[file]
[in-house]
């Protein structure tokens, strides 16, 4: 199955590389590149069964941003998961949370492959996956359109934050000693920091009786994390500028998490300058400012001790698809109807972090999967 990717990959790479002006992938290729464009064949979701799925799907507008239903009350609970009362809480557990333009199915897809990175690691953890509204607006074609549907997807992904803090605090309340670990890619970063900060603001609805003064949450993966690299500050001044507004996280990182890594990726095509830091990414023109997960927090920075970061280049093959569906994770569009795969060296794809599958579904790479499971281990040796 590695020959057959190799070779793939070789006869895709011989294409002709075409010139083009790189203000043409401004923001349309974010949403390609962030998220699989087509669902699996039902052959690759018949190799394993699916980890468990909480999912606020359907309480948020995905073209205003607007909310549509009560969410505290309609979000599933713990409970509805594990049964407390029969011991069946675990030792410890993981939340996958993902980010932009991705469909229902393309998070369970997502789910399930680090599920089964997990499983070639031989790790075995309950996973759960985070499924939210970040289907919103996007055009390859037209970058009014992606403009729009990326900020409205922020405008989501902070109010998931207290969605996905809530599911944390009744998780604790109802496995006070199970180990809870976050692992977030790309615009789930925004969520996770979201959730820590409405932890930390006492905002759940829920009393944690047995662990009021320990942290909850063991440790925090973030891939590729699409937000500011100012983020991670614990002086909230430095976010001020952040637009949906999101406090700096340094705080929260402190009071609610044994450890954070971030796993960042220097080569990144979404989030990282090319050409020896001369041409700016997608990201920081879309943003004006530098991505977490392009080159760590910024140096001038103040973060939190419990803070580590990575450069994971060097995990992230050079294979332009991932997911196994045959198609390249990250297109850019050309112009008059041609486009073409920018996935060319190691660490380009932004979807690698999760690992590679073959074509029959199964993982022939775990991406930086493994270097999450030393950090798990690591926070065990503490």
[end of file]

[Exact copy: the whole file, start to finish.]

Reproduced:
[in-house]
């Protein structure tokens, strides 16, 4: 199955590389590149069964941003998961949370492959996956359109934050000693920091009786994390500028998490300058400012001790698809109807972090999967 990717990959790479002006992938290729464009064949979701799925799907507008239903009350609970009362809480557990333009199915897809990175690691953890509204607006074609549907997807992904803090605090309340670990890619970063900060603001609805003064949450993966690299500050001044507004996280990182890594990726095509830091990414023109997960927090920075970061280049093959569906994770569009795969060296794809599958579904790479499971281990040796 590695020959057959190799070779793939070789006869895709011989294409002709075409010139083009790189203000043409401004923001349309974010949403390609962030998220699989087509669902699996039902052959690759018949190799394993699916980890468990909480999912606020359907309480948020995905073209205003607007909310549509009560969410505290309609979000599933713990409970509805594990049964407390029969011991069946675990030792410890993981939340996958993902980010932009991705469909229902393309998070369970997502789910399930680090599920089964997990499983070639031989790790075995309950996973759960985070499924939210970040289907919103996007055009390859037209970058009014992606403009729009990326900020409205922020405008989501902070109010998931207290969605996905809530599911944390009744998780604790109802496995006070199970180990809870976050692992977030790309615009789930925004969520996770979201959730820590409405932890930390006492905002759940829920009393944690047995662990009021320990942290909850063991440790925090973030891939590729699409937000500011100012983020991670614990002086909230430095976010001020952040637009949906999101406090700096340094705080929260402190009071609610044994450890954070971030796993960042220097080569990144979404989030990282090319050409020896001369041409700016997608990201920081879309943003004006530098991505977490392009080159760590910024140096001038103040973060939190419990803070580590990575450069994971060097995990992230050079294979332009991932997911196994045959198609390249990250297109850019050309112009008059041609486009073409920018996935060319190691660490380009932004979807690698999760690992590679073959074509029959199964993982022939775990991406930086493994270097999450030393950090798990690591926070065990503490």